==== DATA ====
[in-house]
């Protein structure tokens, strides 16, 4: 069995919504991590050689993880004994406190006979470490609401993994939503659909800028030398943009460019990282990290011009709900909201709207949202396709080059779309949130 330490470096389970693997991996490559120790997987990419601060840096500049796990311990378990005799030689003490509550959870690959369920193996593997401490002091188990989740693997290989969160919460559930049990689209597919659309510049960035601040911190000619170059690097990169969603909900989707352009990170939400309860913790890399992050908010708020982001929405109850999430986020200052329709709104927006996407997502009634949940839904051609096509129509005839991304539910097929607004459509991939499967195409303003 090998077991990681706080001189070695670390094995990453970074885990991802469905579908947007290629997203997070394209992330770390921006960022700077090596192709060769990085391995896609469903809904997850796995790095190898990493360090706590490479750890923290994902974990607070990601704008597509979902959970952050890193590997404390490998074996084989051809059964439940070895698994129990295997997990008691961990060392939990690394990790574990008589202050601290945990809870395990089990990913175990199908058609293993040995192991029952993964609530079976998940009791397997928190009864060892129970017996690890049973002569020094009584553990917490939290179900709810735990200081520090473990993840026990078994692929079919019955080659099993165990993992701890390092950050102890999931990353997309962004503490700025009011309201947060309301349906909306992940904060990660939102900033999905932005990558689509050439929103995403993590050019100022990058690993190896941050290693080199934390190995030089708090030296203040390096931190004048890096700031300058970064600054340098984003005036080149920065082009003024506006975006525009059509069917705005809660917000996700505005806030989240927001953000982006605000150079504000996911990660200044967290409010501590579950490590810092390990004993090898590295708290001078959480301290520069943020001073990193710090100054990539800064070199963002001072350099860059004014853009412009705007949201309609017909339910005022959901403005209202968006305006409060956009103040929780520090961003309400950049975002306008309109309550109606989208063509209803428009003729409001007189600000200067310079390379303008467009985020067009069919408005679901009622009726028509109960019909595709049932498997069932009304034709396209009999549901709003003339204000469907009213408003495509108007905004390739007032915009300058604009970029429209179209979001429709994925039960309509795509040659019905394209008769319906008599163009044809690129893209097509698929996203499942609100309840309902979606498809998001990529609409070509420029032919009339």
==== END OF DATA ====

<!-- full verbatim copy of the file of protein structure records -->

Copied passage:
[in-house]
């Protein structure tokens, strides 16, 4: 069995919504991590050689993880004994406190006979470490609401993994939503659909800028030398943009460019990282990290011009709900909201709207949202396709080059779309949130 330490470096389970693997991996490559120790997987990419601060840096500049796990311990378990005799030689003490509550959870690959369920193996593997401490002091188990989740693997290989969160919460559930049990689209597919659309510049960035601040911190000619170059690097990169969603909900989707352009990170939400309860913790890399992050908010708020982001929405109850999430986020200052329709709104927006996407997502009634949940839904051609096509129509005839991304539910097929607004459509991939499967195409303003 090998077991990681706080001189070695670390094995990453970074885990991802469905579908947007290629997203997070394209992330770390921006960022700077090596192709060769990085391995896609469903809904997850796995790095190898990493360090706590490479750890923290994902974990607070990601704008597509979902959970952050890193590997404390490998074996084989051809059964439940070895698994129990295997997990008691961990060392939990690394990790574990008589202050601290945990809870395990089990990913175990199908058609293993040995192991029952993964609530079976998940009791397997928190009864060892129970017996690890049973002569020094009584553990917490939290179900709810735990200081520090473990993840026990078994692929079919019955080659099993165990993992701890390092950050102890999931990353997309962004503490700025009011309201947060309301349906909306992940904060990660939102900033999905932005990558689509050439929103995403993590050019100022990058690993190896941050290693080199934390190995030089708090030296203040390096931190004048890096700031300058970064600054340098984003005036080149920065082009003024506006975006525009059509069917705005809660917000996700505005806030989240927001953000982006605000150079504000996911990660200044967290409010501590579950490590810092390990004993090898590295708290001078959480301290520069943020001073990193710090100054990539800064070199963002001072350099860059004014853009412009705007949201309609017909339910005022959901403005209202968006305006409060956009103040929780520090961003309400950049975002306008309109309550109606989208063509209803428009003729409001007189600000200067310079390379303008467009985020067009069919408005679901009622009726028509109960019909595709049932498997069932009304034709396209009999549901709003003339204000469907009213408003495509108007905004390739007032915009300058604009970029429209179209979001429709994925039960309509795509040659019905394209008769319906008599163009044809690129893209097509698929996203499942609100309840309902979606498809998001990529609409070509420029032919009339």